University labs and staff help tackle Covid testing surge
21 August 2020
University laboratory staff have been working seven days a week to tackle Covid test surge.
University of Auckland and Auckland DHB scientists have banded together to help New Zealand process a huge increase in Covid-19 tests after the latest outbreak of the virus.
The Grafton Clinical Genomics Laboratory has analysed as many as 2,000 swabs in a single day. Laboratory scientists from the university and Auckland Hospital dropped everything to work through last weekend, ramping up again after their earlier round of testing ended in July.
“It’s a massive task – we’ve been handling larger numbers of samples than we did during the initial lockdown,” said Jason Copedo, technical manager for Grafton Clinical Genomics, Faculty of Medical and Health Sciences (FMHS).
Now, staff from FMHS, the Liggins Institute and the hospital’s LabPlus facility are working split shifts from 7.30am to 11pm Tuesday to Saturday, with about 1,400 tests processed per day.
Happily, the Liggins’ lab had remained at physical containment level 2 (PC2) after the reconfiguring required for earlier Covid-19 testing, so was already compliant with safety standards.
Samples brought via underground tunnel from the hospital across the road are processed to break down cell membranes to get at the material inside, and heated in biohazard safety cabinets to kill the virus, with genetic material extracted by robot.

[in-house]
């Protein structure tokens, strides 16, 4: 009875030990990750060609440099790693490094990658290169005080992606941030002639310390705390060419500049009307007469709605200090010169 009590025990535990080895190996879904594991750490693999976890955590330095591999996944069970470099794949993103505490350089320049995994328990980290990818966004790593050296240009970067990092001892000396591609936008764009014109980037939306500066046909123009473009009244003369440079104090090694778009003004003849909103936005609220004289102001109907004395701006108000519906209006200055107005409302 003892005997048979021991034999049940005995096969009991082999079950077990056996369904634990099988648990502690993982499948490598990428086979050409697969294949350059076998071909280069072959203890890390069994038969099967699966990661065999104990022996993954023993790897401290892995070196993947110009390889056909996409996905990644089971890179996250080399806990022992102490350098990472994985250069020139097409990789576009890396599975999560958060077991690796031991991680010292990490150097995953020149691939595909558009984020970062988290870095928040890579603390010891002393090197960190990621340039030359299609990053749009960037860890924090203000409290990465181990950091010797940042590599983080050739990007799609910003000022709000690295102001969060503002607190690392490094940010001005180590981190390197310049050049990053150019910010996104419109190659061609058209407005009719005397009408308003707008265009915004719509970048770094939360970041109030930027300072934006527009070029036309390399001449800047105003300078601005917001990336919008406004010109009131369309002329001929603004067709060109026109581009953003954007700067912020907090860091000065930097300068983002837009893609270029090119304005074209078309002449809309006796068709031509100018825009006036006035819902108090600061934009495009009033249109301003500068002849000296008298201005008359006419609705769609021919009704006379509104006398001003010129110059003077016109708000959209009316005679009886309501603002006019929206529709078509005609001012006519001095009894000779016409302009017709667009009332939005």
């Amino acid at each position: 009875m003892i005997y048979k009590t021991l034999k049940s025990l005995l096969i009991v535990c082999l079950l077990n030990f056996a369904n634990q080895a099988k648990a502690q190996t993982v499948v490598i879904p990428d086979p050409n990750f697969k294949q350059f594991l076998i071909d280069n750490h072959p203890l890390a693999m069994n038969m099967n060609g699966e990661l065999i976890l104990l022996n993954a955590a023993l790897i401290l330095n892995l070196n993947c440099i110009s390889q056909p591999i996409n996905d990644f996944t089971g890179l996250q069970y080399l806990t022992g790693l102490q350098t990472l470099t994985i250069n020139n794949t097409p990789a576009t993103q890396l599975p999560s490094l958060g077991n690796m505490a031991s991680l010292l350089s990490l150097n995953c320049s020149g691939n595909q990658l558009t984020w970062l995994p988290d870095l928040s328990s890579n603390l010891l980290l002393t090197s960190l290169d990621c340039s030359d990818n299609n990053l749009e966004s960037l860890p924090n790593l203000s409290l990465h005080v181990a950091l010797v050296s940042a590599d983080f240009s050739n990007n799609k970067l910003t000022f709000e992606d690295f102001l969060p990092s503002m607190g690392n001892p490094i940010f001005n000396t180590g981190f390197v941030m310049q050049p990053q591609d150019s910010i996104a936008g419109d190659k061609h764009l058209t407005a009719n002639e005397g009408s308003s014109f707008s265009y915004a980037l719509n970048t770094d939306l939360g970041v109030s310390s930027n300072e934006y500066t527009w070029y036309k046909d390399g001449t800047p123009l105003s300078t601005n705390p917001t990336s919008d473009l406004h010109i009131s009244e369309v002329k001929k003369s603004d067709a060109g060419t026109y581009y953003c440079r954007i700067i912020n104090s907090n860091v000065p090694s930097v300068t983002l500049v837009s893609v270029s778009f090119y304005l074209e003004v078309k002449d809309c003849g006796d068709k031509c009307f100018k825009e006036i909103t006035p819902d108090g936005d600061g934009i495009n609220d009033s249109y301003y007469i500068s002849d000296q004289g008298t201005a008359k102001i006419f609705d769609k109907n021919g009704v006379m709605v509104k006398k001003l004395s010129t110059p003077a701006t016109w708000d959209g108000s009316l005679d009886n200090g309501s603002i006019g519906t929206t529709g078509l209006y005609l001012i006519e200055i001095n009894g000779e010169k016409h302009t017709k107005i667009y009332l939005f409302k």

Ten staff work in two teams of five in their separate bubbles. Professor John Fraser, Dean of the FMHS, said, ”By working closely together, staff from FMHS, the Liggins Institute and the District Health Board’s LabPlus team have played a significant role in the rapid scaling up of testing to deal with the latest outbreak.”
Professor Frank Bloomfield, the Director of the Liggins Institute said, “We owe a debt to all of those who have been involved in this work this year, from the technicians who reconfigured the lab at short notice to the staff giving up their weekends. This work has been instrumental in managing the risk to New Zealanders.”
The testing has highlighted the close working partnership between the University and the Auckland DHB through the Auckland Academic Health Alliance enabling the research facility to quickly switch to clinical testing during a public health emergency.
Paul Panckhurst | Media adviser
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